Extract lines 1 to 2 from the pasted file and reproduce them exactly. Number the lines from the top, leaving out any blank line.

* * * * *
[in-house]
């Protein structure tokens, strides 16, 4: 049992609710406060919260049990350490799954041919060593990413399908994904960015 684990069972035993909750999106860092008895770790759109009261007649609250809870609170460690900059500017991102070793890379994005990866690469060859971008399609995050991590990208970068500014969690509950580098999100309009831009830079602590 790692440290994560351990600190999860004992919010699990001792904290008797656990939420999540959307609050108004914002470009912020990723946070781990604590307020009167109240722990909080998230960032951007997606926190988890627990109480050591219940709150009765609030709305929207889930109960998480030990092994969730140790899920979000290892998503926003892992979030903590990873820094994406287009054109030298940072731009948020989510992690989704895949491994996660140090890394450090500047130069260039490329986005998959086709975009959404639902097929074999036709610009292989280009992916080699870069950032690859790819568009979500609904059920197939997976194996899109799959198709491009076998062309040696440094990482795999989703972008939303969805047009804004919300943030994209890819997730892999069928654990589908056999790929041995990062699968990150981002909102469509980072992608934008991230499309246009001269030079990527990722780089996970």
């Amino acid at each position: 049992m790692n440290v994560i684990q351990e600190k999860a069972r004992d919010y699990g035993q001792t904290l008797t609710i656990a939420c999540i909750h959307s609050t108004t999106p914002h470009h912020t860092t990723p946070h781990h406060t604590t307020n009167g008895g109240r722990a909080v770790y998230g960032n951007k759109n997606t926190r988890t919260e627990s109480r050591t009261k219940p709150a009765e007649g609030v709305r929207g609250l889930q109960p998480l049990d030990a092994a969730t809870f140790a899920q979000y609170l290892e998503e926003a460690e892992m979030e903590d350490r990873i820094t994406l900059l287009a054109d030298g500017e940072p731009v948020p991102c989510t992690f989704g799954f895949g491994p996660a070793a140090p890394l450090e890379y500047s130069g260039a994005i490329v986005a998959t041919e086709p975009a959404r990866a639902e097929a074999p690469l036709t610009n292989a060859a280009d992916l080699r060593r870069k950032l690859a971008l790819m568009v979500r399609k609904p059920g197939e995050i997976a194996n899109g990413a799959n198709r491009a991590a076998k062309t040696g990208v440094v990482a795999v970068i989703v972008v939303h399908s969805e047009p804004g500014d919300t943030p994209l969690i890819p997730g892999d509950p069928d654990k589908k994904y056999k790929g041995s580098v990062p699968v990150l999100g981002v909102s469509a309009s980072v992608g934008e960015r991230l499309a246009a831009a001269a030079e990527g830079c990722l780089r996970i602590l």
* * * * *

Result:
[in-house]
């Protein structure tokens, strides 16, 4: 049992609710406060919260049990350490799954041919060593990413399908994904960015 684990069972035993909750999106860092008895770790759109009261007649609250809870609170460690900059500017991102070793890379994005990866690469060859971008399609995050991590990208970068500014969690509950580098999100309009831009830079602590 790692440290994560351990600190999860004992919010699990001792904290008797656990939420999540959307609050108004914002470009912020990723946070781990604590307020009167109240722990909080998230960032951007997606926190988890627990109480050591219940709150009765609030709305929207889930109960998480030990092994969730140790899920979000290892998503926003892992979030903590990873820094994406287009054109030298940072731009948020989510992690989704895949491994996660140090890394450090500047130069260039490329986005998959086709975009959404639902097929074999036709610009292989280009992916080699870069950032690859790819568009979500609904059920197939997976194996899109799959198709491009076998062309040696440094990482795999989703972008939303969805047009804004919300943030994209890819997730892999069928654990589908056999790929041995990062699968990150981002909102469509980072992608934008991230499309246009001269030079990527990722780089996970």